Testing Syntax Errors in Apache Config

If you spend any time mucking around config files in Linux you are likely to run into some syntax errors sooner or later. Recently I was setting up cgit on Debian 8 and was banging my head against the wall for a few minutes trying to figure out why apache was so unhappy.


The key issue was when I restarted apache2 like I normally would after adding a new configuration it spat out an angry message at me.

[email protected]:/etc/apache2# sudo service apache2 restart
Job for apache2.service failed. See 'systemctl status apache2.service' and 'journalctl -xn' for details.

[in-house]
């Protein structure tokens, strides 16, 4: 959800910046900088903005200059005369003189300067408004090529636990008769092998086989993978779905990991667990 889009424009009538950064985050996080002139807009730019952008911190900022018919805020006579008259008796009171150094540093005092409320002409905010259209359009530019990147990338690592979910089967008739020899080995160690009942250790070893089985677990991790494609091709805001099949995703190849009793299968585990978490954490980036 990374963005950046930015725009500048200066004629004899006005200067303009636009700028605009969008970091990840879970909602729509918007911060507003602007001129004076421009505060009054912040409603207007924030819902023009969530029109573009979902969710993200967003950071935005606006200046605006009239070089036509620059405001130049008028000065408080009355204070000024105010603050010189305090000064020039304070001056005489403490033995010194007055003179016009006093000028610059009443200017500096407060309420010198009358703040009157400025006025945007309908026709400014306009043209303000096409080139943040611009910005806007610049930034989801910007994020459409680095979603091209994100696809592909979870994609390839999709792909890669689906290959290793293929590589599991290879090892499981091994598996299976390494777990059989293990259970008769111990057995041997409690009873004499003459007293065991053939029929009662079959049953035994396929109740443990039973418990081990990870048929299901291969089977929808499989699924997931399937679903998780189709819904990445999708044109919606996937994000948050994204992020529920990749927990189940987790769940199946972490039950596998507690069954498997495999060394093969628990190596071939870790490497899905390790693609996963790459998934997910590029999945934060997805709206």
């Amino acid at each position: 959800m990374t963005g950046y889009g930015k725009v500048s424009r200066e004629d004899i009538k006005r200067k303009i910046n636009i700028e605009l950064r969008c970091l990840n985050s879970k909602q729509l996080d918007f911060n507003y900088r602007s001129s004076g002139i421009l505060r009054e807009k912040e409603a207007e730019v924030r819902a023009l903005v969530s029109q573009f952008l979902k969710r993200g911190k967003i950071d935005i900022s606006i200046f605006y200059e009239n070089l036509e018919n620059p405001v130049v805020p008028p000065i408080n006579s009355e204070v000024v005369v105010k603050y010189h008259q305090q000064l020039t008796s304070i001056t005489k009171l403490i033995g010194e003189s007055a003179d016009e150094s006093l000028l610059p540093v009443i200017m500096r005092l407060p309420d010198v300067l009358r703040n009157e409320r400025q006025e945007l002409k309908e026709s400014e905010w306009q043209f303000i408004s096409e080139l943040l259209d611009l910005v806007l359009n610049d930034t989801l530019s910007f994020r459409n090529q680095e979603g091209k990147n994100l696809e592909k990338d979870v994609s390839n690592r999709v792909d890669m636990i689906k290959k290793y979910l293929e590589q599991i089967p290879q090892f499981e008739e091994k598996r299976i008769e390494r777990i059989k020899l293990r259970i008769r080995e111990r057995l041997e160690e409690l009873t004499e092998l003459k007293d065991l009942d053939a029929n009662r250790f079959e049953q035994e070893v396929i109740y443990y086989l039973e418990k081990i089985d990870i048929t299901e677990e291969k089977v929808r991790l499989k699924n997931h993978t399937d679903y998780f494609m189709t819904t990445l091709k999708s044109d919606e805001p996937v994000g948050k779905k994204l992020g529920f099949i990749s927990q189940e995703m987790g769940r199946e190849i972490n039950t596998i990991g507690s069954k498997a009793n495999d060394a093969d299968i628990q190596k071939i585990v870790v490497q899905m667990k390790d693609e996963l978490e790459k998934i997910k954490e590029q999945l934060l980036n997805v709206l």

The first place that I would look is the error logs. However, in this particular case they were not very helpful.

[email protected]:/etc/apache2# tail -f /var/log/apache2/error.log
[Mon May 01 21:00:11.922943 2017] [mpm_prefork:notice] [pid 20454] AH00169: caught SIGTERM, shutting down

Next, I read the error message per the suggestion from the restart command. This was also not very helpful.

[email protected]:/etc/apache2# systemctl status apache2.service
● apache2.service - LSB: Apache2 web server
 Loaded: loaded (/etc/init.d/apache2)
 Drop-In: /lib/systemd/system/apache2.service.d
 Active: failed (Result: exit-code) since Mon 2017-05-01 21:05:58 PDT; 1min 45s ago
 Process: 20746 ExecStop=/etc/init.d/apache2 stop (code=exited, status=0/SUCCESS)
 Process: 20697 ExecReload=/etc/init.d/apache2 reload (code=exited, status=1/FAILURE)
 Process: 20920 ExecStart=/etc/init.d/apache2 start (code=exited, status=1/FAILURE)

May 01 21:05:58 nuc apache2[20920]: Starting web server: apache2 failed!
May 01 21:05:58 nuc apache2[20920]: The apache2 configtest failed. ... (warning).